MRFF REBUTTAL – MRFF Volunteer Tobanna Barker Killer Response to Chuck Wooten

Chuck Wooten’s article in the Arizona Daily Independent

Dear Mr. Wooten:

I am a long-time supporter and volunteer of the Military Religious Freedom Foundation (“MRFF”). I am dismayed by your misinformed remarks about MRFF and its founder, Mikey Weinstein, which you espouse in your May 27, 2015 article, “The ‘Taliban’ In Our Midst, A Rebuttal.” I understand that your article is an editorial expressing your opinion, which you certainly have the right to express. However, many of your claims are simply false or plainly erroneous due to a misunderstanding of the First Amendment.

As an initial matter, we at MRFF do not have “hearts so hard toward Christ it’s almost biblical.” In fact, nearly 41,000 MRFF clients – including Marines, soldiers, sailors, midshipmen, reserves, cadets, and veterans – are Christians, as are many of its board members and volunteers. Second, Maj. Gen. Olson did much more than simply express his religious beliefs in a religious forum – he unlawfully endorsed one religion over others in a manner constituting a violation of the Establishment Clause of the First Amendment.

You are correct that the exact words “separation of church and state” do not appear in the Constitution. You are also correct that those words were first used by Thomas Jefferson in a letter to the Baptist Association of Danbury in 1802. However, these facts do not negate the reality that the concept of the separation of church and state is a very real part of our Constitutional jurisprudence and, therefore, much more than mere “liberal buzzwords.” The U.S. Supreme Court has stated that Jefferson’s words “may be accepted almost as an authoritative declaration of the scope and effect of the [First] Amendment.” Reynolds v. U.S., 98 U.S. 145 (1879). See also Everson v. Board of Edu., 330 U.S. 1 (1947) (“In the words of Thomas Jefferson, the clause against establishment of religion by law was intended to erect a wall of separation between church and state.”).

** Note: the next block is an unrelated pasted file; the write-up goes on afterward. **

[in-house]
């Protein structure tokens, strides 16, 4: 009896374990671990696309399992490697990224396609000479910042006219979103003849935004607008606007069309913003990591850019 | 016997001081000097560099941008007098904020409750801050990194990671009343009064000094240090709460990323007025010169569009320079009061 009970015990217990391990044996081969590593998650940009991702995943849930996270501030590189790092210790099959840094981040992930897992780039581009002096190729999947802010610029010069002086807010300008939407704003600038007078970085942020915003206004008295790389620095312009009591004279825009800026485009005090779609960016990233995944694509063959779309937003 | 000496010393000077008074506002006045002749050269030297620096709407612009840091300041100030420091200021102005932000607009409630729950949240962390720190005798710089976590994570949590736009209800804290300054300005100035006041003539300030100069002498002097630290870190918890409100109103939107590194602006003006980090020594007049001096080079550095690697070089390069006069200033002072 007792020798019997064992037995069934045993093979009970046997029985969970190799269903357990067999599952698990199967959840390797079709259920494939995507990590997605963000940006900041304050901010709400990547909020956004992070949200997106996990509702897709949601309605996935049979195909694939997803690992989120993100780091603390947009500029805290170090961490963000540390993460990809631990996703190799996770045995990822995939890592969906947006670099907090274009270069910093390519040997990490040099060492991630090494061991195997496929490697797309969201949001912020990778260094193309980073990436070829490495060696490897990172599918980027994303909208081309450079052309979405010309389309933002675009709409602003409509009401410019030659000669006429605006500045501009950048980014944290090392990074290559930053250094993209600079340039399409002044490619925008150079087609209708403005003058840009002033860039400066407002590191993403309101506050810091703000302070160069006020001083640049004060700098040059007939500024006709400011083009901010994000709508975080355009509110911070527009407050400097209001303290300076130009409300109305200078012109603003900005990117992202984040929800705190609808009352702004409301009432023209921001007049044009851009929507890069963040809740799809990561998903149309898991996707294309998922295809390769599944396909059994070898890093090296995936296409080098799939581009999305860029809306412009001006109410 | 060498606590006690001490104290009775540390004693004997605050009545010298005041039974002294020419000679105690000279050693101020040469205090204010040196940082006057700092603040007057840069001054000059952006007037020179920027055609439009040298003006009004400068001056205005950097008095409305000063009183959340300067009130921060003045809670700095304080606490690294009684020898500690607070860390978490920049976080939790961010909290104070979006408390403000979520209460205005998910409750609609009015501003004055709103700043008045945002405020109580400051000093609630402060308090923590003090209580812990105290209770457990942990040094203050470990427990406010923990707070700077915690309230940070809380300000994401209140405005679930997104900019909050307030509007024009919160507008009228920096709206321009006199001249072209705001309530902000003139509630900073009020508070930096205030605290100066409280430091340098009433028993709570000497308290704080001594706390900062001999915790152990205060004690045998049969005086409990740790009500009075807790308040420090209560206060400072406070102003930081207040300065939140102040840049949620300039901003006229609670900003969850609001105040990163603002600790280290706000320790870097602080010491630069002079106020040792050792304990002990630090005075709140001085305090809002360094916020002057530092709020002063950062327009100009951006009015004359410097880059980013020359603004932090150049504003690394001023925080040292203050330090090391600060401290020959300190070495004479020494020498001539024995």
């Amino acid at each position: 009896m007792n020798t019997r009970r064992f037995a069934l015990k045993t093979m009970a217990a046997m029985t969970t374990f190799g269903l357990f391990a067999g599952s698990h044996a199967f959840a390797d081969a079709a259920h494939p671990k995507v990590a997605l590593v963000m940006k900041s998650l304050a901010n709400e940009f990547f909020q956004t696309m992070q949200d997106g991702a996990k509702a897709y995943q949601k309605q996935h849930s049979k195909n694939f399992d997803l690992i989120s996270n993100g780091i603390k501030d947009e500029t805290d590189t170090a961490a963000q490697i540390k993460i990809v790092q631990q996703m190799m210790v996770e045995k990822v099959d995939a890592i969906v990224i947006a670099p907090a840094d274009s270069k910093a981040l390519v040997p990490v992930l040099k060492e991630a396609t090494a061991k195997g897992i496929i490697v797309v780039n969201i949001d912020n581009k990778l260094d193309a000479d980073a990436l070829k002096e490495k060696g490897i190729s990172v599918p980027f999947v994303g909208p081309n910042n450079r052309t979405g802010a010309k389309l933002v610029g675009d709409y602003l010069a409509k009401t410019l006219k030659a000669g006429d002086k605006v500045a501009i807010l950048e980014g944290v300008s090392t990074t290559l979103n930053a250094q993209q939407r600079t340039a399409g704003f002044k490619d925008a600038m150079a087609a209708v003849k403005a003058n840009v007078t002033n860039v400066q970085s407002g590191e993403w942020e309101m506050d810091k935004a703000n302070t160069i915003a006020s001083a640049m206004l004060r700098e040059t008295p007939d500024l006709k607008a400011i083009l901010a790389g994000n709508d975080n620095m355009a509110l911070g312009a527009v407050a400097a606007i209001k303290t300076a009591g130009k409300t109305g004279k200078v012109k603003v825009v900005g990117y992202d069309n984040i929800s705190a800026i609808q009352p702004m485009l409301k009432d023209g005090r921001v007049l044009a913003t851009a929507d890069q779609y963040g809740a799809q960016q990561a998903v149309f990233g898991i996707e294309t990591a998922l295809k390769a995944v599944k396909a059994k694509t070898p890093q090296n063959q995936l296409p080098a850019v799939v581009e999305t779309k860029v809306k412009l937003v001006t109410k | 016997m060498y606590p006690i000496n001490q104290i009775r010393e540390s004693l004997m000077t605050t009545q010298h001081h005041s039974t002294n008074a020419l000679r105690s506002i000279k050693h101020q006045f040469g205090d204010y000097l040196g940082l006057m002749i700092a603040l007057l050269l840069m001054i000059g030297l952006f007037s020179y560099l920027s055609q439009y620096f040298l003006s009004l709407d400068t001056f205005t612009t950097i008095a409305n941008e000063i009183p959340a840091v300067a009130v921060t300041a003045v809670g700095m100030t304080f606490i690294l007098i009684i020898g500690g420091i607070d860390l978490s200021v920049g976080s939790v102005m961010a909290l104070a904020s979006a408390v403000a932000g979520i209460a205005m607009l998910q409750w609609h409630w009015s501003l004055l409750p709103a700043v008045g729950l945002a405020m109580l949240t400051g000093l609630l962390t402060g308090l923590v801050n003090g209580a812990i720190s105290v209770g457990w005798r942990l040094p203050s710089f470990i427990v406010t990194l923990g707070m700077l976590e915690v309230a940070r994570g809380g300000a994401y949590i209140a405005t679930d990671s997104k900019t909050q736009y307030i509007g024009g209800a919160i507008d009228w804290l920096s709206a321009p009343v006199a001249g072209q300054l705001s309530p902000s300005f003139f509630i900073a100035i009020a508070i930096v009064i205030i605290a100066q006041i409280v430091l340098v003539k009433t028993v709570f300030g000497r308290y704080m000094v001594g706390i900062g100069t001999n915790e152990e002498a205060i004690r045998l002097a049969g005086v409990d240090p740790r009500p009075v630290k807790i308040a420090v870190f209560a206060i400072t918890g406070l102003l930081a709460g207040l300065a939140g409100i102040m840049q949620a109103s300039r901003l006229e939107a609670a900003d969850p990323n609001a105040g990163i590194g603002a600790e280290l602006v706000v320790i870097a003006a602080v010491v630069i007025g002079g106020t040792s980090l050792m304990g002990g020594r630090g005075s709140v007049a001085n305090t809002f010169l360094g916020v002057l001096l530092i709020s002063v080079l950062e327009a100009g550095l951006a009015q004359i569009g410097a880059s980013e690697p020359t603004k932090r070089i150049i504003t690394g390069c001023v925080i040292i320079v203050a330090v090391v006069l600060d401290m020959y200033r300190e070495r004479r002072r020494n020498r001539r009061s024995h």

It not uncommon for terms and concepts, while not specifically included in the text of the Constitution, to become vital standards in applying the Bill of Rights. For example, the Fifth Amendment right not to be compelled to testify against yourself does not specifically provide that a confession will not be admissible in court unless the suspect is told, “You have the right to remain silent. Anything you say can and will be held against you in a court of law.” Yet, this well-known phrase is accepted as the standard when determining whether a criminal defendant’s Fifth Amendment right has been violated. See Miranda v. Arizona, 384 U.S. 436 (1966).

Despite your claim, “Unlike my liberal brothers-in-arms, I’ll use specifics,” you proceed to dismiss Col. Wilkerson’s statement that military officers surrender the privilege of publicly professing religious beliefs as a “lie” without citing any source supporting your conclusion. Contrary to your assertion, the U.S. Supreme Court has actually confirmed that the rights of the Constitution are limited within the military:

While military personnel are not excluded from First Amendment protection, the fundamental necessity for obedience, and the consequent necessity for discipline, may render permissible within the military that which would be constitutionally impermissible outside.